I know this will not go over well in our hyper-egalitarian society, but there is no greater privilege for a man other than to stand in the pulpit and declare God’s truth to God’s people. To do so faithfully is to imitate Christ to the utmost, for in doing so, the faithful preacher is allowing the people of Christ to hear from Him in a spiritual sense. The faithful preacher who declares the full counsel of God’s word is feeding the flock. He is building them up, encouraging them, and allowing God’s word to work in their lives toward sanctification.
In view of that, here are five things that every pastor must remember when he steps into the pulpit to preach God’s word:
- You are not there because you deserve to be there. A true pastor will always have a real sense of his own sin and need for the gospel, so much so that when he steps into the pulpit he appeals to the power of the Spirit and God’s mercy and grace to carry out the task. The pastor who thinks he deserves to be there is trapped by his own pride and needs to repent immediately. In other words, as a man approaches the pulpit, he should humble himself before our Holy and Righteous God and ask for His blessings while he stands in the pulpit.
- The people in your congregation do not deserve to be there. Just as you are in the pulpit by God’s grace, so too are they in the pews by God’s grace. Therefore, the most loving thing that you can do is preach His word faithfully. In other words, get out of the way. Preach Christ crucified, not yourself. They are there by God’s sovereign hand. They need His mercy and grace in their lives. They need the gospel of Christ, which is the power unto salvation (Romans 1:16-17). They don’t need marriage counseling, a life coach, or a friend. They do need someone who loves them enough to preach God’s word, all of God’s word, to them. That is why He has brought them to your congregation. They may think they are there because of you, and the LORD help them if they do, but they are not there because of you. They are there because of Him.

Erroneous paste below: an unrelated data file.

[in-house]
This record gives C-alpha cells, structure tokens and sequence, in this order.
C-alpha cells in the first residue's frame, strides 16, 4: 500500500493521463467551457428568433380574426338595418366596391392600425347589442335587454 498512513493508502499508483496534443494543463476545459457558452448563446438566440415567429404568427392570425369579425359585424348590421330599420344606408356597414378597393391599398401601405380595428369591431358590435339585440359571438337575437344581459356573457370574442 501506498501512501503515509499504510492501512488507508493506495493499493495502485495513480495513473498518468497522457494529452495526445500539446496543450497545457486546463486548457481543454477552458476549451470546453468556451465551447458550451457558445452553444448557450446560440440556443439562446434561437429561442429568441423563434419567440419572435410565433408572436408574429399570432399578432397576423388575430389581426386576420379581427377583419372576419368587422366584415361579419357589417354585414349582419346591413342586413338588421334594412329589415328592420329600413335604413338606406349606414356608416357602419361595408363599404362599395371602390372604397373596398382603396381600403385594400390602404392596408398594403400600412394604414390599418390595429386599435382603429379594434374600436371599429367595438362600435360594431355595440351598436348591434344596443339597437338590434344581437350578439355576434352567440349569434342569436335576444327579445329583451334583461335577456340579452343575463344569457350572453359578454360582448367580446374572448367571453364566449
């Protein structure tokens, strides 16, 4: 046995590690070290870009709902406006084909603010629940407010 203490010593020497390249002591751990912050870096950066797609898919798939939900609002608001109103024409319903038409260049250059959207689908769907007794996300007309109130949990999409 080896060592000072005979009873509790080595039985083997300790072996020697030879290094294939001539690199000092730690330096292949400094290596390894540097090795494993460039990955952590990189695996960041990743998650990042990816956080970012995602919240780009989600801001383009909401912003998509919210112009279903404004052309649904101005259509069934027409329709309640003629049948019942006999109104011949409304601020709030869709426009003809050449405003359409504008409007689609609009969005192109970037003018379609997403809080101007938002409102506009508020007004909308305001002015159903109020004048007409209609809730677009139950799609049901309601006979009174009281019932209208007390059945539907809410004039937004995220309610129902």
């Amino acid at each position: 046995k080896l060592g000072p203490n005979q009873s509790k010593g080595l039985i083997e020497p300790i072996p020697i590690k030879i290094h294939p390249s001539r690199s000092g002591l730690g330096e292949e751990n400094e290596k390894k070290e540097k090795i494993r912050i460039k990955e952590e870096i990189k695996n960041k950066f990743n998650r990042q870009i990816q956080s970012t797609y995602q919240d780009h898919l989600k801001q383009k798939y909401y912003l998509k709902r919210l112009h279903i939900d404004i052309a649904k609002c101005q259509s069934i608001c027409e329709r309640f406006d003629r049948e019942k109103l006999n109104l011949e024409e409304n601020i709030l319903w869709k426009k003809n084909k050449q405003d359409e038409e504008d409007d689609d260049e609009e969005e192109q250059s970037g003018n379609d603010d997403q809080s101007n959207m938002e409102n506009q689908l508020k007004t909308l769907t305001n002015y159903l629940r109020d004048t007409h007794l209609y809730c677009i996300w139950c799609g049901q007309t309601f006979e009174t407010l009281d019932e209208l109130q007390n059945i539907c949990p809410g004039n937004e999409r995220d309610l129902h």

- Preach as the Spirit leads you, rabbit trails and all. This one is a bit tricky because a man must be discerning enough to know whether or not he is being led by the Spirit or by his pet-hobby horse. But we must trust, pray, and look for the Spirit to lead us while we are in the pulpit. This may mean, at times, that the sermon we prepared throughout the week may not end up being the sermon we preach.
- Prepare to be in the pulpit. Yes, that means you need to be working on the text throughout the week as you approach the LORD’s day. The Spirit needs to work upon you through the week, through the text you are planning on preaching, in order to get you ready to preach that text to God’s people. In fact, sometimes, the text we choose is often more for our own benefit than it is for the congregation’s benefit. This doesn’t mean that God cannot use that text in the lives of others, but we must be humble enough to realize that God needs to be working in our lives throughout the week to prepare us to proclaim His word. (Remember Peter had to be rebuked for his earthly thoughts, and restored from his rejection of Christ, before preaching the greatest fruit-bearing sermon of all time.)
- Preach the truth with conviction. This means at times, you will have to attack error from the pulpit. You need to be clear that there are wolves in the body of Christ. You need to call heresy for what it is. I take this one personally because much of my family was trapped in the cult of Christian Science for so many years. My mother’s family, being Methodist, never dared criticize the religion of my father’s family, because they were so afraid of being judgmental. Be judgmental! A cult is a cult is a cult and the shepherds need to declare error from the pulpit. Jesus did. Paul did. Titus did. Peter did. James did. John did. Why not you? Why not the man who is to shepherd the flock of God? I don’t think you should exclusively focus on such things, but you need to have the conviction that there is black and white, light and darkness, sin and righteousness. Pastors need to be willing to say things that our culture rejects because the Bible declares them. Just the fact that you are called a shepherd assumes the fact that you are going to protect the flock from the wolves. Yes, that means calling out the heretical books they read like Jesus Calling, The Shack, and A Thousand Gifts, as heresy. Yes, they still have the freedom to read such trash, but it remains your duty to warn them.
Well, these are just a few thoughts for men who enter the pulpit week after week. It is a privilege only given to a few and those of us called to do so, need to approach the pulpit with reverence, fear, and humility. Hopefully, these five reminders will help us do just that.